Round 2...candy! Oh boy. I don't know about you, but I've never cooked with candy before. As Bruno and Geoffrey Zakarian pointed out, it's hard to know how candy will cook. Will it melt? Hold its shape? Curdle?
I once tried to brûlé gummy bears and it was a disaster. The heat seems to toughen the gelatin, making an impossibly tacky bite.
So instead of opting for licorice, gumdrops, or jelly beans, which contain mysterious ingredients with unknown properties, I used clean and simple lollipops. Sugar, flavoring and coloring. Not ideal, but not horrifying either.
We weren't allowed to make desserts (too easy), so my mind immediately went to Korean food. Korean food is actually pretty sweet, but it's tempered by salt, spice and funk. No one-note sweetness here. I called on my go-to flavors: miso, soy, ginger, garlic and sesame (the same flavors that are in one my most popular recipes of all time). I chose pink lemonade and lemon lollipops, thinking that citrus flavors were better than, say, cherry or grape (gag).
Once I knew how I'd feature the surprise ingredient, I worked from there. What works best with sweet and spicy marinated beef?
Bibimbap! Concepting the rest was easy. I'd adapt the classic Korean rice-and-veggies dish with my own spin. A quick pickle added some brightness and crunch, toasted quinoa with nori contributed an earthy, umami base (and mimicked the delicious burnt rice in the bottom of a stone bibimbap bowl). I also made a miso-egg emulsion, a hollandaise-like sauce that nods to the raw egg that is traditionally stirred into bibimbop.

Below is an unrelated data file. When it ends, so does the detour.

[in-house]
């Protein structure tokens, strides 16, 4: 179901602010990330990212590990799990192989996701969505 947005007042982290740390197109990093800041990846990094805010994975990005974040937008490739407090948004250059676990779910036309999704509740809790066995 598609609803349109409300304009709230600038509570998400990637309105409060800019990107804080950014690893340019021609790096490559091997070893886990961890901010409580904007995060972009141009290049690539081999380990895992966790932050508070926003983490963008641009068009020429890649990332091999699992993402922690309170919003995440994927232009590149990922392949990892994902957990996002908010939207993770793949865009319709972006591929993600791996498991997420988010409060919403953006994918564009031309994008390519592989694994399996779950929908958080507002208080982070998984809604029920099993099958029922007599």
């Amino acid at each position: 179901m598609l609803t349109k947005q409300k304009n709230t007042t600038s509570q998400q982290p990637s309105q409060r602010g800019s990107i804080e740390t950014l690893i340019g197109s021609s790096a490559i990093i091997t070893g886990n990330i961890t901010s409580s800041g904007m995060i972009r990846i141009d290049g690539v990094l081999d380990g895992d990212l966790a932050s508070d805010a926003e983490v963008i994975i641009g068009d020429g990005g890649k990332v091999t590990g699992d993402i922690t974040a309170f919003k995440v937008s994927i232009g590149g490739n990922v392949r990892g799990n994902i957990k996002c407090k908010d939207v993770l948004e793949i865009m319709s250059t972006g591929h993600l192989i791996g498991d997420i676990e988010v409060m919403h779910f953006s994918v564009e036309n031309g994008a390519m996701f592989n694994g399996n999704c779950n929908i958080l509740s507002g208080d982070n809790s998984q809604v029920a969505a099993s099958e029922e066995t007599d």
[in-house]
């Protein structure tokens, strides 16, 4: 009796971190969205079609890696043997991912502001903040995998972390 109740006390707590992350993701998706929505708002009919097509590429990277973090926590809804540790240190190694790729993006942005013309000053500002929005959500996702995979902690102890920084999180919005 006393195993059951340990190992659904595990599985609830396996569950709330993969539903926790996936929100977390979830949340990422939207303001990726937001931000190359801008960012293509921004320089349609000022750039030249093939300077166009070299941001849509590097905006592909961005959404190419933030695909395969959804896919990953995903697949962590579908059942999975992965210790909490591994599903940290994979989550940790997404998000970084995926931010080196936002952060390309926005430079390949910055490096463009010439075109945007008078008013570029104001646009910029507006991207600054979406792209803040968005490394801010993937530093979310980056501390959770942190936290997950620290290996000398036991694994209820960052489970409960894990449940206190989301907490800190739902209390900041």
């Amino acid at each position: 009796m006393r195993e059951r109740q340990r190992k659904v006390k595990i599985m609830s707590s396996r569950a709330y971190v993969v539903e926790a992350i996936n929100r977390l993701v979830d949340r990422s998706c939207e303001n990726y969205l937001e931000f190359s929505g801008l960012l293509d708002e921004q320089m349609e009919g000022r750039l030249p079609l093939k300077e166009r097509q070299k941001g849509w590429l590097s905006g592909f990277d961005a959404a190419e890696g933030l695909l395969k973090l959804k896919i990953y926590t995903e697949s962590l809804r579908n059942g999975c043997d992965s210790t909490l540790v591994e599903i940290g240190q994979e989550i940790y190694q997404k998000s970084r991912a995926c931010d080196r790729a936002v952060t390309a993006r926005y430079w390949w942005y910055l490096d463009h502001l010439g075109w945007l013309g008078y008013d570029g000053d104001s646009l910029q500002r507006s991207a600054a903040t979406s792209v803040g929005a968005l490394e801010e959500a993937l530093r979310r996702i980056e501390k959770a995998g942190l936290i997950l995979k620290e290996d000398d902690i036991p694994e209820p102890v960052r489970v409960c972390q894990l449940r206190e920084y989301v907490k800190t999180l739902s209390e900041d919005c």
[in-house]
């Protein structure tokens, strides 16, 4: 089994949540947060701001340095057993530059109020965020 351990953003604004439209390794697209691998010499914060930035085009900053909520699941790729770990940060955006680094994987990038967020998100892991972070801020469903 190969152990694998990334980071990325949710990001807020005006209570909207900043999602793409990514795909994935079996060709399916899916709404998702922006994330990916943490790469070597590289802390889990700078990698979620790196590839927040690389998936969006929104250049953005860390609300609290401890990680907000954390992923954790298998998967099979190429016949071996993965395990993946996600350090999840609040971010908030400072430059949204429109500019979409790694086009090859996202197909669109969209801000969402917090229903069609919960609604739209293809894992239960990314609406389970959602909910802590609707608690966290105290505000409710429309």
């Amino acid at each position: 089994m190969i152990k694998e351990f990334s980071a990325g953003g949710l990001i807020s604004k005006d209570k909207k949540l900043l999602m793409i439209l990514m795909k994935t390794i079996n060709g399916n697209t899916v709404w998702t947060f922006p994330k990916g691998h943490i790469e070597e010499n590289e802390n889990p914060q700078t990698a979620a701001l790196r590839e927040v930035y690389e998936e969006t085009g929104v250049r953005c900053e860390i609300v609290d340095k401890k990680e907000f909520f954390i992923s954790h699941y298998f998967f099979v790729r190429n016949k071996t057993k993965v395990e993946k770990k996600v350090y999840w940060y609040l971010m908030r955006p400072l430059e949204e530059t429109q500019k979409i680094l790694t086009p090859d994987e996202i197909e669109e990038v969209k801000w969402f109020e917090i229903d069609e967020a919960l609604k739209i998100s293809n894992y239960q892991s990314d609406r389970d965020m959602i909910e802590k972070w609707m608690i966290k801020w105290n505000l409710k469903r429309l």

The recipe below is sequenced for a tight 30-minute cook. There's no wasted time waiting for things to cook. But if you want a saner experience, then you can always make each component one by one.
1/2 cup of sugar -- ground-up citrus candy or actual sugar
1 small onion
8 cloves of garlic
1 ping-pong-ball-sized knob of ginger
1/3 cup soy sauce
2 tablespoons sesame oil
1 Scotch Bonnet chili
1 lb thinly sliced top sirloin
1 cup red quinoa
10 sheets of roasted seaweed
3 baby cucumbers
1 tablespoon salt
Miso Egg Emulsion:
4 egg yolks
1 heaping teaspoon miso paste
1 teaspoon rice vinegar
½ teaspoon chili powder
1 tablespoon butter
2 tablespoons black sesame seed
¼ cup chopped chives
Rinse quinoa and place in pot with two cups of water. Bring to a boil on high, then cover and simmer on low until nice and fluffy. The "tails" of the quinoa should be sticking out. (This didn't happen during my episode... perhaps because the stove was so hot the water boiled off too quickly and/or the quinoa was old and took longer than normal to "bloom".)
For the marinade, blend the onion, garlic, ginger, soy sauce, sesame oil and chili. Place in saucepan and reduce on medium-high.
For the miso egg emulsion, blend the egg yolks, miso, rice vinegar, chili powder and butter.
For the quick pickles, slice the cucumbers and radishes with a mandolin on the thinnest setting. Salt and let rest.
Slice the beef and place it in the reduced marinade. While the beef is cooking and picking up the glaze, toast half the quinoa in a frying pan with a teaspoon of olive oil. Add the other half of the quinoa, add sliced nori and reserve.
Assemble your plate. Squeeze out the excess water from the pickles and place. Add the toasted quinoa with nori and Korean candy beef. Pour miso egg emulsion on top, or serve on the side. Add chopped chives and black sesame seeds.
RELAX because that was an intense 30 minutes of cooking.